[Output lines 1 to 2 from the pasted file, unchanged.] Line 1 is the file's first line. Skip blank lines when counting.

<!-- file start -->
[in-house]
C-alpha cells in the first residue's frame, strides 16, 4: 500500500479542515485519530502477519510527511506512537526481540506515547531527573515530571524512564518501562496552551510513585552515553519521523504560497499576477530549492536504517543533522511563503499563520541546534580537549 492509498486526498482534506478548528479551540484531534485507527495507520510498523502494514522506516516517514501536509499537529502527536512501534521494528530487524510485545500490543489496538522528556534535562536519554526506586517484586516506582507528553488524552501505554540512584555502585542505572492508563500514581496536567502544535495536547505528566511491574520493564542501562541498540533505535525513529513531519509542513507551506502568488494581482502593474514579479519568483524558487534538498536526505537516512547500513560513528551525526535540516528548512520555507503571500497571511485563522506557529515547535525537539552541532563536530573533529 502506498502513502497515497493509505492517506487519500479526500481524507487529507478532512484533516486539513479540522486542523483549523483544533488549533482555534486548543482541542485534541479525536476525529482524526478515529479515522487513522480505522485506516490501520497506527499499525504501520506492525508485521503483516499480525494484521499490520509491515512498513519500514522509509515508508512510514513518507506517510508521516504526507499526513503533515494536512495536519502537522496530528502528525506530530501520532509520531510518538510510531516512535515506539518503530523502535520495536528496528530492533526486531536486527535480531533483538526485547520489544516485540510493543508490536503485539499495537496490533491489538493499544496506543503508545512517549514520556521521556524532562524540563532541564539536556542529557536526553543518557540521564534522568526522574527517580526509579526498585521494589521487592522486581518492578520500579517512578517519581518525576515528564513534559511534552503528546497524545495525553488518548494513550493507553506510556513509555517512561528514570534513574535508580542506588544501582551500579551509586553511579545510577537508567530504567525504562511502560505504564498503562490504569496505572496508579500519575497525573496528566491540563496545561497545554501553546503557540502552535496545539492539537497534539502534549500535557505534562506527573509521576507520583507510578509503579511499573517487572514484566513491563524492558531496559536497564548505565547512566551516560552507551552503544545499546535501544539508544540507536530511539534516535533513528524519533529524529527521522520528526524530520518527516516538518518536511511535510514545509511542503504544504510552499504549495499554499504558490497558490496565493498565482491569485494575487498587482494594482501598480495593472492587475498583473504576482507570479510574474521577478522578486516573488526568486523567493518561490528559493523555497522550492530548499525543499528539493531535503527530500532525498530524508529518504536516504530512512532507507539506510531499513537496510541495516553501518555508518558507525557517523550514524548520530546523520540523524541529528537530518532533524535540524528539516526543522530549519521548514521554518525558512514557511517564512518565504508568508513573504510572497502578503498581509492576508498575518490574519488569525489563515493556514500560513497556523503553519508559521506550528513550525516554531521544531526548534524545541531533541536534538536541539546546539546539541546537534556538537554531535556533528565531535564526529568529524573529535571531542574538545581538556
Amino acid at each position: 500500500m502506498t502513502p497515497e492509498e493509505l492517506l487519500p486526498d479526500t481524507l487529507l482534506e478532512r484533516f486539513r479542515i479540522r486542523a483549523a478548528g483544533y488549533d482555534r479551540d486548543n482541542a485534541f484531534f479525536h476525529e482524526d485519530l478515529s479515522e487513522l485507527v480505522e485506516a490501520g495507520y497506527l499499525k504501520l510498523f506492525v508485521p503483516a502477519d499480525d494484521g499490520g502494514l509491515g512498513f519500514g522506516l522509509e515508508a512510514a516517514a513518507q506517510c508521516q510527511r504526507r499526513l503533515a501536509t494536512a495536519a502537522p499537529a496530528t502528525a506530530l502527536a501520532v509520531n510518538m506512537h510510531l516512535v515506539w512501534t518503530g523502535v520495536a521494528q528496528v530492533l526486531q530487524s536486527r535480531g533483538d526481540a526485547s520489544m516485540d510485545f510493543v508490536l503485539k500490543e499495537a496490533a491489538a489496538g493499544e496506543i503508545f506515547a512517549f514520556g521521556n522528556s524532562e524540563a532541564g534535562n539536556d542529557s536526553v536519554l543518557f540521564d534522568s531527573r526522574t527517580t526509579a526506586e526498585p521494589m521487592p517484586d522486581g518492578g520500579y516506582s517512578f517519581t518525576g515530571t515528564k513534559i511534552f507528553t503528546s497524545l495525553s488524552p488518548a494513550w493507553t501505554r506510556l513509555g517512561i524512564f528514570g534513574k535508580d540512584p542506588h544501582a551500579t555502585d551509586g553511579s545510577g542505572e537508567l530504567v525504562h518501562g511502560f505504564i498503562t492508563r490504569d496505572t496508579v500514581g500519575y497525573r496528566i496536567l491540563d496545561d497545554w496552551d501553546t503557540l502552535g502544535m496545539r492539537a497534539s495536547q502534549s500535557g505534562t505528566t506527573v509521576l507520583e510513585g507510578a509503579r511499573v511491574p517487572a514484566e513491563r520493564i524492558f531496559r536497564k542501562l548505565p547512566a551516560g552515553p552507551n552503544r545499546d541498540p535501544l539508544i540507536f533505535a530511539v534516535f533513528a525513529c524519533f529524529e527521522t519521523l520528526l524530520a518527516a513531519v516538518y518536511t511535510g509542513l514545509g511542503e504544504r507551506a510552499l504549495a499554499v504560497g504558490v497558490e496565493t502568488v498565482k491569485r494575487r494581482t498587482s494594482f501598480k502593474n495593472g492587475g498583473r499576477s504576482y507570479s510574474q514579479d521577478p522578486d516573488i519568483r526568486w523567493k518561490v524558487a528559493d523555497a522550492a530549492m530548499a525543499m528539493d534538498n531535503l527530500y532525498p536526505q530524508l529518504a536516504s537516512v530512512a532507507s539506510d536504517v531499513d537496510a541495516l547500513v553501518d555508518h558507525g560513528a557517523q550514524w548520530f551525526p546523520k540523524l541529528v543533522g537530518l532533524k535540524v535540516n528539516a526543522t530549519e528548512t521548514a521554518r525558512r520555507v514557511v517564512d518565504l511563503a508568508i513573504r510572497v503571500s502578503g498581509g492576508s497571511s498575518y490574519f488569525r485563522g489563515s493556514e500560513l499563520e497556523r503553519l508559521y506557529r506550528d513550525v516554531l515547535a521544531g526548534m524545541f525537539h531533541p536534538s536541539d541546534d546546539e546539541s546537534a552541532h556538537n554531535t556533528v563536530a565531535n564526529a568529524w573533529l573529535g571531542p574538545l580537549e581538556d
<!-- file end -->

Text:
[in-house]
C-alpha cells in the first residue's frame, strides 16, 4: 500500500479542515485519530502477519510527511506512537526481540506515547531527573515530571524512564518501562496552551510513585552515553519521523504560497499576477530549492536504517543533522511563503499563520541546534580537549 492509498486526498482534506478548528479551540484531534485507527495507520510498523502494514522506516516517514501536509499537529502527536512501534521494528530487524510485545500490543489496538522528556534535562536519554526506586517484586516506582507528553488524552501505554540512584555502585542505572492508563500514581496536567502544535495536547505528566511491574520493564542501562541498540533505535525513529513531519509542513507551506502568488494581482502593474514579479519568483524558487534538498536526505537516512547500513560513528551525526535540516528548512520555507503571500497571511485563522506557529515547535525537539552541532563536530573533529 502506498502513502497515497493509505492517506487519500479526500481524507487529507478532512484533516486539513479540522486542523483549523483544533488549533482555534486548543482541542485534541479525536476525529482524526478515529479515522487513522480505522485506516490501520497506527499499525504501520506492525508485521503483516499480525494484521499490520509491515512498513519500514522509509515508508512510514513518507506517510508521516504526507499526513503533515494536512495536519502537522496530528502528525506530530501520532509520531510518538510510531516512535515506539518503530523502535520495536528496528530492533526486531536486527535480531533483538526485547520489544516485540510493543508490536503485539499495537496490533491489538493499544496506543503508545512517549514520556521521556524532562524540563532541564539536556542529557536526553543518557540521564534522568526522574527517580526509579526498585521494589521487592522486581518492578520500579517512578517519581518525576515528564513534559511534552503528546497524545495525553488518548494513550493507553506510556513509555517512561528514570534513574535508580542506588544501582551500579551509586553511579545510577537508567530504567525504562511502560505504564498503562490504569496505572496508579500519575497525573496528566491540563496545561497545554501553546503557540502552535496545539492539537497534539502534549500535557505534562506527573509521576507520583507510578509503579511499573517487572514484566513491563524492558531496559536497564548505565547512566551516560552507551552503544545499546535501544539508544540507536530511539534516535533513528524519533529524529527521522520528526524530520518527516516538518518536511511535510514545509511542503504544504510552499504549495499554499504558490497558490496565493498565482491569485494575487498587482494594482501598480495593472492587475498583473504576482507570479510574474521577478522578486516573488526568486523567493518561490528559493523555497522550492530548499525543499528539493531535503527530500532525498530524508529518504536516504530512512532507507539506510531499513537496510541495516553501518555508518558507525557517523550514524548520530546523520540523524541529528537530518532533524535540524528539516526543522530549519521548514521554518525558512514557511517564512518565504508568508513573504510572497502578503498581509492576508498575518490574519488569525489563515493556514500560513497556523503553519508559521506550528513550525516554531521544531526548534524545541531533541536534538536541539546546539546539541546537534556538537554531535556533528565531535564526529568529524573529535571531542574538545581538556